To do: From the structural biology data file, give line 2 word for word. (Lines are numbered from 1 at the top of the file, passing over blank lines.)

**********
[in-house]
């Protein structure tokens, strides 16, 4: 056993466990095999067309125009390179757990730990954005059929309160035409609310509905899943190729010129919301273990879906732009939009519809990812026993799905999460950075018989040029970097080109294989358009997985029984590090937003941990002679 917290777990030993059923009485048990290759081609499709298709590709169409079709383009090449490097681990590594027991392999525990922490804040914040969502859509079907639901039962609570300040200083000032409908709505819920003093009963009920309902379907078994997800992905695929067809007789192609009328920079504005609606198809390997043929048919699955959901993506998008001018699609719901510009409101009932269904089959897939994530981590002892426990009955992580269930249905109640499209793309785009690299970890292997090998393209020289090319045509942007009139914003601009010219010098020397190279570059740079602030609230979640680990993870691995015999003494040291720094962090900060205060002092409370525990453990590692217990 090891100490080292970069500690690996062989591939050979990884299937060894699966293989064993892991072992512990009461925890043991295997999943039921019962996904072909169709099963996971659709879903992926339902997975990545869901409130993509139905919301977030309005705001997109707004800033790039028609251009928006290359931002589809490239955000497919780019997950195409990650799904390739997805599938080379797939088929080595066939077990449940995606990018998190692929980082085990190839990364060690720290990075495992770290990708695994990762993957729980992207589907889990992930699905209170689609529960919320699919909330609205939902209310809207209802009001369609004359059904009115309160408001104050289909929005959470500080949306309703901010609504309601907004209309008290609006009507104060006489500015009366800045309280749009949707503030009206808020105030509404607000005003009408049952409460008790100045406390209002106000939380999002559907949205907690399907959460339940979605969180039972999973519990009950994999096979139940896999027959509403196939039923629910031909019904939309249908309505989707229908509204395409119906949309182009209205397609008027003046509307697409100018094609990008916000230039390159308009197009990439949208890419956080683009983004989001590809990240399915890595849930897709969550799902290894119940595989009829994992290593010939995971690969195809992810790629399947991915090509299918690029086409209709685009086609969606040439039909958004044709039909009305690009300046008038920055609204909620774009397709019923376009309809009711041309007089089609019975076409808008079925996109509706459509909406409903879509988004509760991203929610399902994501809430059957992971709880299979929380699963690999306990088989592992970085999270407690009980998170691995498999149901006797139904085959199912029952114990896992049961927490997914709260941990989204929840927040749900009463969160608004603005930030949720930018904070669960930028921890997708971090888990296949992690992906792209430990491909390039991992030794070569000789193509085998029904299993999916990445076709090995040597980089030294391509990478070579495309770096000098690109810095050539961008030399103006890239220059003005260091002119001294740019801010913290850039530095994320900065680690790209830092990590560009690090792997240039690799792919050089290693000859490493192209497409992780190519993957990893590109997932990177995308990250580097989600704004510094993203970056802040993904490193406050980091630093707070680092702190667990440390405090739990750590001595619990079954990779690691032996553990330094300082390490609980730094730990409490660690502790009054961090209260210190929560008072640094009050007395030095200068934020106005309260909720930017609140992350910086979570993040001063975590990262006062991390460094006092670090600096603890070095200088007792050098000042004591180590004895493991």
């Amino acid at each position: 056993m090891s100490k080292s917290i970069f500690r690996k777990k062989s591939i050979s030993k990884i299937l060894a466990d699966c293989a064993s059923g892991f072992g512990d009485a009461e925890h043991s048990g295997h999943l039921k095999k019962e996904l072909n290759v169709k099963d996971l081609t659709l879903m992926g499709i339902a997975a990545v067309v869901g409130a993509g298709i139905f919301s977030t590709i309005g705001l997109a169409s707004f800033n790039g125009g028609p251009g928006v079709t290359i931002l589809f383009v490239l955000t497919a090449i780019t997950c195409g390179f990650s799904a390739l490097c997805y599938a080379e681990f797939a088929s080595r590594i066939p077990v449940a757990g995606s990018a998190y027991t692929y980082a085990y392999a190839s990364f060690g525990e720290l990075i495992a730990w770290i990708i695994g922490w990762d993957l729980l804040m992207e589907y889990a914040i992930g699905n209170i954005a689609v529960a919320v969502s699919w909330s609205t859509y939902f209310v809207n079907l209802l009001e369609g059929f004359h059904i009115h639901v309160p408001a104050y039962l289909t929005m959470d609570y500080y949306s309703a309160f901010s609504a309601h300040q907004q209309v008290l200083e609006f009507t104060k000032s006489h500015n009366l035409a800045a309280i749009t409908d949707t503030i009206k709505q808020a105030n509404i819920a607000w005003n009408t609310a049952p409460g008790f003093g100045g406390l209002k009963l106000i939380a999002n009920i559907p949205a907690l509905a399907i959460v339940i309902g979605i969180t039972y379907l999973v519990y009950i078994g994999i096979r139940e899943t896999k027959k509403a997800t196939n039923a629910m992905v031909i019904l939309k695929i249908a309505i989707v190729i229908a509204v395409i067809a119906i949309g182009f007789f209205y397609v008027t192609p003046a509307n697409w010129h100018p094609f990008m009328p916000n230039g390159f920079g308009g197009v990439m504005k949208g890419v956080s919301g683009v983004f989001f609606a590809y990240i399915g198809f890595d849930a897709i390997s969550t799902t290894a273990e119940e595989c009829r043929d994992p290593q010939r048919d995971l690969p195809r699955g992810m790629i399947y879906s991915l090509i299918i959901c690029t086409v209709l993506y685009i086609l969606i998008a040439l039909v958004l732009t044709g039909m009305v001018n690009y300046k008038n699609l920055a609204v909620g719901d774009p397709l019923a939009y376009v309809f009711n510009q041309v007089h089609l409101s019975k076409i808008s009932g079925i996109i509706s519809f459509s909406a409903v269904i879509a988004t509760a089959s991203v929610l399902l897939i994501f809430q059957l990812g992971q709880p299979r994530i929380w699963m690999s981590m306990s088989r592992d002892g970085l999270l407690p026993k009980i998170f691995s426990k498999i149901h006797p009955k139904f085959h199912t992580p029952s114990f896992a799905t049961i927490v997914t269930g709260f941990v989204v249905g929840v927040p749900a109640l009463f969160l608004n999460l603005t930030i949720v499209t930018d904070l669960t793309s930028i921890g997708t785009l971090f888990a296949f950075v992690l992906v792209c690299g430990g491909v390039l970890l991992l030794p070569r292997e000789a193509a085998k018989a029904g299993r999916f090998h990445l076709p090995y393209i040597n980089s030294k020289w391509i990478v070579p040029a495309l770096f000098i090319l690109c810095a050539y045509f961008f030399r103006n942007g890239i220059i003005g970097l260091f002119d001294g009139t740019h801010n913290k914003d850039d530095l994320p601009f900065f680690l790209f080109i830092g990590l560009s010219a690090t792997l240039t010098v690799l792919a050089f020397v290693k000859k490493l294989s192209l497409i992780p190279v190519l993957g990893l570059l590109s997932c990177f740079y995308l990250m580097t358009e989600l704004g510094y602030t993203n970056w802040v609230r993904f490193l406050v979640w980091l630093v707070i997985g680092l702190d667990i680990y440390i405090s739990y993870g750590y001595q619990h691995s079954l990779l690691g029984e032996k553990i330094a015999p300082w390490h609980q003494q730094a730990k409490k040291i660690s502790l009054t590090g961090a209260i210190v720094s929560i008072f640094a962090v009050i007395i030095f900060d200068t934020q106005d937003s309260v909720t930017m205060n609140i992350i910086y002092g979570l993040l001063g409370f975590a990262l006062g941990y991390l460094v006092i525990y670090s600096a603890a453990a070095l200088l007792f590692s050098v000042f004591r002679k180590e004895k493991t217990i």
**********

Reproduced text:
């Protein structure tokens, strides 16, 4: 056993466990095999067309125009390179757990730990954005059929309160035409609310509905899943190729010129919301273990879906732009939009519809990812026993799905999460950075018989040029970097080109294989358009997985029984590090937003941990002679 917290777990030993059923009485048990290759081609499709298709590709169409079709383009090449490097681990590594027991392999525990922490804040914040969502859509079907639901039962609570300040200083000032409908709505819920003093009963009920309902379907078994997800992905695929067809007789192609009328920079504005609606198809390997043929048919699955959901993506998008001018699609719901510009409101009932269904089959897939994530981590002892426990009955992580269930249905109640499209793309785009690299970890292997090998393209020289090319045509942007009139914003601009010219010098020397190279570059740079602030609230979640680990993870691995015999003494040291720094962090900060205060002092409370525990453990590692217990 090891100490080292970069500690690996062989591939050979990884299937060894699966293989064993892991072992512990009461925890043991295997999943039921019962996904072909169709099963996971659709879903992926339902997975990545869901409130993509139905919301977030309005705001997109707004800033790039028609251009928006290359931002589809490239955000497919780019997950195409990650799904390739997805599938080379797939088929080595066939077990449940995606990018998190692929980082085990190839990364060690720290990075495992770290990708695994990762993957729980992207589907889990992930699905209170689609529960919320699919909330609205939902209310809207209802009001369609004359059904009115309160408001104050289909929005959470500080949306309703901010609504309601907004209309008290609006009507104060006489500015009366800045309280749009949707503030009206808020105030509404607000005003009408049952409460008790100045406390209002106000939380999002559907949205907690399907959460339940979605969180039972999973519990009950994999096979139940896999027959509403196939039923629910031909019904939309249908309505989707229908509204395409119906949309182009209205397609008027003046509307697409100018094609990008916000230039390159308009197009990439949208890419956080683009983004989001590809990240399915890595849930897709969550799902290894119940595989009829994992290593010939995971690969195809992810790629399947991915090509299918690029086409209709685009086609969606040439039909958004044709039909009305690009300046008038920055609204909620774009397709019923376009309809009711041309007089089609019975076409808008079925996109509706459509909406409903879509988004509760991203929610399902994501809430059957992971709880299979929380699963690999306990088989592992970085999270407690009980998170691995498999149901006797139904085959199912029952114990896992049961927490997914709260941990989204929840927040749900009463969160608004603005930030949720930018904070669960930028921890997708971090888990296949992690992906792209430990491909390039991992030794070569000789193509085998029904299993999916990445076709090995040597980089030294391509990478070579495309770096000098690109810095050539961008030399103006890239220059003005260091002119001294740019801010913290850039530095994320900065680690790209830092990590560009690090792997240039690799792919050089290693000859490493192209497409992780190519993957990893590109997932990177995308990250580097989600704004510094993203970056802040993904490193406050980091630093707070680092702190667990440390405090739990750590001595619990079954990779690691032996553990330094300082390490609980730094730990409490660690502790009054961090209260210190929560008072640094009050007395030095200068934020106005309260909720930017609140992350910086979570993040001063975590990262006062991390460094006092670090600096603890070095200088007792050098000042004591180590004895493991």